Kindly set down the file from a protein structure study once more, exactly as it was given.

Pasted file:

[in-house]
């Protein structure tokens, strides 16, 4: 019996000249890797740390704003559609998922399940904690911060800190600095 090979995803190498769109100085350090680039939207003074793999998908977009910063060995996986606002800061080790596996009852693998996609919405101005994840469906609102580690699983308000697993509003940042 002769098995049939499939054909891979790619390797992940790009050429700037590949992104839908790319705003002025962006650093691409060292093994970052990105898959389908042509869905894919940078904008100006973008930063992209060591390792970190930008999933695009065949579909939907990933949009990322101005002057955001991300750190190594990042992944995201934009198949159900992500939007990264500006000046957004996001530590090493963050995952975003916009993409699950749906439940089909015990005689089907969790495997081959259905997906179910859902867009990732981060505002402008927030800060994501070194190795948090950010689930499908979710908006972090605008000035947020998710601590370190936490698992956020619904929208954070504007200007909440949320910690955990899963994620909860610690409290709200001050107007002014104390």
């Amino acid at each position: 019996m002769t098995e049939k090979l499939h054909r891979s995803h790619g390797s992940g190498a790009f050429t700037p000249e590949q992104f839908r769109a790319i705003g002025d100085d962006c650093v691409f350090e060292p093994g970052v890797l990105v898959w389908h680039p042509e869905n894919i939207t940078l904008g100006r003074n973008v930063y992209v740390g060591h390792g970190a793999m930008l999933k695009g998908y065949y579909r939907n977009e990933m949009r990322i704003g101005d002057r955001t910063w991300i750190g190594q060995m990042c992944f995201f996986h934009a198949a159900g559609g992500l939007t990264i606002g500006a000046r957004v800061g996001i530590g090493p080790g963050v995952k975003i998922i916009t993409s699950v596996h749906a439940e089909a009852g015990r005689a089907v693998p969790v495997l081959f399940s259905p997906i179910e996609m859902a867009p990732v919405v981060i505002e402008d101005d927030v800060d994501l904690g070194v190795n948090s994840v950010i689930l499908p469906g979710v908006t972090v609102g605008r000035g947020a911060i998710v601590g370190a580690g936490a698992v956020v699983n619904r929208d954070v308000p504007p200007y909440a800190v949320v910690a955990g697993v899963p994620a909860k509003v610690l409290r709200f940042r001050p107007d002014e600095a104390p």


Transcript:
[in-house]
């Protein structure tokens, strides 16, 4: 019996000249890797740390704003559609998922399940904690911060800190600095 090979995803190498769109100085350090680039939207003074793999998908977009910063060995996986606002800061080790596996009852693998996609919405101005994840469906609102580690699983308000697993509003940042 002769098995049939499939054909891979790619390797992940790009050429700037590949992104839908790319705003002025962006650093691409060292093994970052990105898959389908042509869905894919940078904008100006973008930063992209060591390792970190930008999933695009065949579909939907990933949009990322101005002057955001991300750190190594990042992944995201934009198949159900992500939007990264500006000046957004996001530590090493963050995952975003916009993409699950749906439940089909015990005689089907969790495997081959259905997906179910859902867009990732981060505002402008927030800060994501070194190795948090950010689930499908979710908006972090605008000035947020998710601590370190936490698992956020619904929208954070504007200007909440949320910690955990899963994620909860610690409290709200001050107007002014104390």
């Amino acid at each position: 019996m002769t098995e049939k090979l499939h054909r891979s995803h790619g390797s992940g190498a790009f050429t700037p000249e590949q992104f839908r769109a790319i705003g002025d100085d962006c650093v691409f350090e060292p093994g970052v890797l990105v898959w389908h680039p042509e869905n894919i939207t940078l904008g100006r003074n973008v930063y992209v740390g060591h390792g970190a793999m930008l999933k695009g998908y065949y579909r939907n977009e990933m949009r990322i704003g101005d002057r955001t910063w991300i750190g190594q060995m990042c992944f995201f996986h934009a198949a159900g559609g992500l939007t990264i606002g500006a000046r957004v800061g996001i530590g090493p080790g963050v995952k975003i998922i916009t993409s699950v596996h749906a439940e089909a009852g015990r005689a089907v693998p969790v495997l081959f399940s259905p997906i179910e996609m859902a867009p990732v919405v981060i505002e402008d101005d927030v800060d994501l904690g070194v190795n948090s994840v950010i689930l499908p469906g979710v908006t972090v609102g605008r000035g947020a911060i998710v601590g370190a580690g936490a698992v956020v699983n619904r929208d954070v308000p504007p200007y909440a800190v949320v910690a955990g697993v899963p994620a909860k509003v610690l409290r709200f940042r001050p107007d002014e600095a104390p």